'Tis midnight, and the broad full moon
Pours on the earth her silver noon;
Sheeted in white, like spectres of fear,
Their ghostly forms the towers uprear;
And their long dark shadows behind them are cast,
Like the frown of the cloud when the lightning hath past.
The warder sleeps on the battlement,
And there is not a breeze to curl the Trent;
The leaf is at rest, and the owl is mute—
But list! awaked is the woodland lute:
The nightingale warbles her omen sweet
On the hour when the ladye her lover shall meet.
She waves her hand from the loophole high,
And watcheth, with many a struggling sigh,
And hearkeneth in doubt, and paleth with fear,—
Yet tremblingly trusts her true knight is near;—
And there skims o'er the river—or doth her heart doat?—
As with wing of the night-hawk—her lover's brave boat.
His noble form hath attained the strand,
And she waves again her small white hand:
And breathing to heaven, in haste, a prayer.
Softly glides down the lonely stair;
And there stands by the portal, all watchful and still,
Her own faithful damsel awaiting her will.
The midnight lamp gleams dull and pale,—
The maidens twain are weak and frail,—
But Love doth aid his votaries true,
While they the massive bolts undo,—
And a moment hath flown, and the warrior knight
Embraceth his love in the meek moonlight.
The knight his love-prayer, tenderly,
Thus breathed in his fair one's ear
'Oh! wilt thou not, my Agnes, flee?'—
And, quelling thy maiden fear,
'Away in the fleeting skiff with me,
'And, for aye, this lone heart cheer?'
'O let not bold Romara seek'—
Soft answered his ladye-love,—
'A father's doating heart to break,
'For should I disdainful prove
'Of his high behests, his darling child
'Will thenceforth be counted a thing defiled;
'And the kindling eye of my martial sire
'Be robbed of its pride, and be quenched its fire:
'Nor long would true Romara deem
'The heart of his Agnes beat for him,
'And for him alone—if that heart, he knew,
'To its holiest law could be thus untrue.'
His plume-crowned helm the warrior bows
Low o'er her shoulder fair,
And bursting sighs the grief disclose
His lips can not declare;
And swiftly glide the tears of love
Adown the ladye's cheek;—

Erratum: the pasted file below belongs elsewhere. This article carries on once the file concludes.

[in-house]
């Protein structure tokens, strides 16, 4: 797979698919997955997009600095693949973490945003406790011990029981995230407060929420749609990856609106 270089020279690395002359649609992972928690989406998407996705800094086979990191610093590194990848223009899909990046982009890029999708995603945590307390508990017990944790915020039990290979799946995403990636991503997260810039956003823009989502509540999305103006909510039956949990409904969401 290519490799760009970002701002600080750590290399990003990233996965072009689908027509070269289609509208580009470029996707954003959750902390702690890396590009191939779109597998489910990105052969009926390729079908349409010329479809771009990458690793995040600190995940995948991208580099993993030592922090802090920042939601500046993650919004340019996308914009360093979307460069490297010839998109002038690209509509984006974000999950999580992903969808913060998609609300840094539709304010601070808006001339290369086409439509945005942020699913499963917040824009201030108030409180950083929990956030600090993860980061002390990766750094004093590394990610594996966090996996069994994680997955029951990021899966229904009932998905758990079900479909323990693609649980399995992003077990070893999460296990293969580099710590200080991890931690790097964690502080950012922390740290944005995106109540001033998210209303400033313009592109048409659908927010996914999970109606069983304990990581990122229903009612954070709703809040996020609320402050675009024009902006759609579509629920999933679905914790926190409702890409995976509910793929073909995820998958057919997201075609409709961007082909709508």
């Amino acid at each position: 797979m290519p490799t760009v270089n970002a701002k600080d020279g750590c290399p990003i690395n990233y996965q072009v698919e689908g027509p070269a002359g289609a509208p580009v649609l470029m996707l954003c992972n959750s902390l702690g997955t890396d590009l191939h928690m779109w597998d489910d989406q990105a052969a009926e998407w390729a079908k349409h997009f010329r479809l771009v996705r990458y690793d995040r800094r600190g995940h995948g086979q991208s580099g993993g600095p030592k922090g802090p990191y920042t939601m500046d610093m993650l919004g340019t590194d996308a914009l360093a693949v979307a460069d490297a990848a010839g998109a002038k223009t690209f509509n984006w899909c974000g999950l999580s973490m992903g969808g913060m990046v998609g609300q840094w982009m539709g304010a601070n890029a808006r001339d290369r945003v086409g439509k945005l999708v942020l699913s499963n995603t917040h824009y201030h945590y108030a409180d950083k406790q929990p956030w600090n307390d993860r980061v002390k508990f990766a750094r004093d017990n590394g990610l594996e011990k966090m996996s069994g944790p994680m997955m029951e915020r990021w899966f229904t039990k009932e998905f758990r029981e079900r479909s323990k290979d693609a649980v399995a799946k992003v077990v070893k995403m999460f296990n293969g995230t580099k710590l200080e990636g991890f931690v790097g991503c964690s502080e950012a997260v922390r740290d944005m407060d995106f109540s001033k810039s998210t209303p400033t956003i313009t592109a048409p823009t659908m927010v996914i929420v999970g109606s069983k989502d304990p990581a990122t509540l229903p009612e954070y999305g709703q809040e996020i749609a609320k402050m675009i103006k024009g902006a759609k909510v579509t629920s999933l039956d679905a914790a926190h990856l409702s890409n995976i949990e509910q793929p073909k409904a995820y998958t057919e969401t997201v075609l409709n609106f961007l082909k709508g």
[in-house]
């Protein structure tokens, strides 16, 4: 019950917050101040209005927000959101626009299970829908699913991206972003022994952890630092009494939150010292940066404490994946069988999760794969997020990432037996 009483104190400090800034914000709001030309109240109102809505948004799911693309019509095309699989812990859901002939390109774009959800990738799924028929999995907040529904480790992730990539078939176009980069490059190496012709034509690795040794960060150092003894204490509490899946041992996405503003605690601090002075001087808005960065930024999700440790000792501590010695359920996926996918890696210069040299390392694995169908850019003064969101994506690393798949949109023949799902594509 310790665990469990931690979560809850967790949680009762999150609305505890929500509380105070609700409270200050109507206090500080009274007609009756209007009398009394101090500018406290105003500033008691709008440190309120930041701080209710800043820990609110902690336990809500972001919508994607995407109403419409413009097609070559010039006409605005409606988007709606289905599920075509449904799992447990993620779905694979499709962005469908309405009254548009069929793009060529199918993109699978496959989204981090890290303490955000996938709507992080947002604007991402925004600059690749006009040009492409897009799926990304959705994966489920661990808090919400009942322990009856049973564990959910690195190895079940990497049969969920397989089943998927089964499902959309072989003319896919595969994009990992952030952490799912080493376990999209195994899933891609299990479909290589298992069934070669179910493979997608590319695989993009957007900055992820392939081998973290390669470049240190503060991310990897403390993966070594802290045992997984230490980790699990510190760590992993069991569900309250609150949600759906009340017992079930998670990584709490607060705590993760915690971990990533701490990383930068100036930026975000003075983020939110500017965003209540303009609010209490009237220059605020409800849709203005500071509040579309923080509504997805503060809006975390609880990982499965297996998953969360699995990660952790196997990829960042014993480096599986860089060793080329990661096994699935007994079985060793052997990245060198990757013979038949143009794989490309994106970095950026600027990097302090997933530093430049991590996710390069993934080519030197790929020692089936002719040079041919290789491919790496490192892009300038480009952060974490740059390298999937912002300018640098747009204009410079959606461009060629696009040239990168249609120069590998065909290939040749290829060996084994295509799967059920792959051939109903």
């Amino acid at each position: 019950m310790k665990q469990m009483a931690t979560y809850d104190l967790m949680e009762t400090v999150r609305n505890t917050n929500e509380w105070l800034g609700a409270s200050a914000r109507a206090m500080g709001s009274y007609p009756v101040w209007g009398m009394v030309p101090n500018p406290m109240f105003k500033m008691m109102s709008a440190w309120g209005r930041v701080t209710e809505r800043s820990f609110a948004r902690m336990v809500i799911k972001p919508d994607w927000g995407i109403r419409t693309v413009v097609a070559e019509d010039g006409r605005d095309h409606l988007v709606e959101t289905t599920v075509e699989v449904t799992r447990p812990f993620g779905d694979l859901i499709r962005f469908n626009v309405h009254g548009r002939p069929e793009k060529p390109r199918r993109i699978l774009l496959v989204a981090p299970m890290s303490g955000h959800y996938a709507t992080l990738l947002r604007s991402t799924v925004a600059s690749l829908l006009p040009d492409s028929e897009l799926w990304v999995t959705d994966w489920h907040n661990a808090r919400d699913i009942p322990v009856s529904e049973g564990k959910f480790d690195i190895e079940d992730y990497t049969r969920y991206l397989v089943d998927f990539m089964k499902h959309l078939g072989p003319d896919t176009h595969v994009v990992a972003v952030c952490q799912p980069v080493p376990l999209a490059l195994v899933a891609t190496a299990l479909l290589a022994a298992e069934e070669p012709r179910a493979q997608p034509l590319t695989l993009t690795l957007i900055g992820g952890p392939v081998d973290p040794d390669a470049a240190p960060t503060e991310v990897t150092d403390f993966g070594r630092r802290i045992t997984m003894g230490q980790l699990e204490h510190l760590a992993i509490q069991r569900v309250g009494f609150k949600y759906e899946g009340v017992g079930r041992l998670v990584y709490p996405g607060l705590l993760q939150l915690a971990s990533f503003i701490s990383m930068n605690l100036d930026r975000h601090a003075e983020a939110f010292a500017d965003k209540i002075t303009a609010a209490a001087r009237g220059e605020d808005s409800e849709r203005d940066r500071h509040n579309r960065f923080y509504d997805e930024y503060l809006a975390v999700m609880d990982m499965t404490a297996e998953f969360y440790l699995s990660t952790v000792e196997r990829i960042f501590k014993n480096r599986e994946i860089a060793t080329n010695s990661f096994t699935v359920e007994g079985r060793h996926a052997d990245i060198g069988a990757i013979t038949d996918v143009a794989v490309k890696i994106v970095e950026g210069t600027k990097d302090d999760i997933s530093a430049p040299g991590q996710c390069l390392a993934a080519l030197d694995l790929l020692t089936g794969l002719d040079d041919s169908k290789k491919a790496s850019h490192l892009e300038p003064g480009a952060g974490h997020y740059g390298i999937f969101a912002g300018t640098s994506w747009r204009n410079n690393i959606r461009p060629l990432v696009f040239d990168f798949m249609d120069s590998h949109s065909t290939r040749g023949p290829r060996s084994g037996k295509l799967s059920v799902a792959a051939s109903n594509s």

Their deep commingling sorrows prove
The love they cannot speak!
The moon shines on them, as on things
She loves to robe with gladness,—
But all her light no radiance brings
Unto their hearts' dark sadness:
Forlornly, 'neath her cheerless ray,—
Bosom to bosom beating,—
In speechless agony they stay,
With burning kisses greeting;—
Nor reck they with what speed doth haste
The present hour to join the past.
'Ho! lady Agnes, lady dear!'
Her fearful damsel cries;
'You reckon not, I deeply fear,
'How swift the moontide flies!
'The surly warder will awake,
'The morning dawn, anon,—
'My heart beginneth sore to quake,—
'I fear we are undone!'
But Love is mightier far, than Fear:
The ladye hasteth not:
The magnet of her heart is near,
And peril is forgot!
She clingeth to her knight's brave breast
Like a lorn turtle-dove,
And 'mid the peril feeleth rest,—
The full, rapt rest of Love!
'I charge thee, hie thee hence, sir knight!'
The damsel shrilly cries;
'If this should meet her father's sight,
'By Heaven! my lady dies.'
The warrior rouseth all his pride,
And looseth his love's caress,—
Yet slowness of heart doth his strength betide
As he looks on her loveliness:—
But again the damsel their love-dream breaks,—
The knight his resolve of its fetters shakes,
And his spirit now standeth free.
Then, came the last, absorbing kiss,
True Love can ne'er forego,—
That dreamy plenitude of bliss
Or antepast of woe,—
That seeming child of Heaven, which at its birth
Briefly expires, and proves itself of earth.
The ladye hieth to her couch;—
And when the morn appears,
The changes of her cheek avouch,
Full virginly her fears;—
But her doating father can nought discern
In the hues of the rose and the lily that chase
Each other across her lovely face,—
Save a sweetness that softens his visage stern.
This poem has not been translated into any other language yet.I would like to translate this poem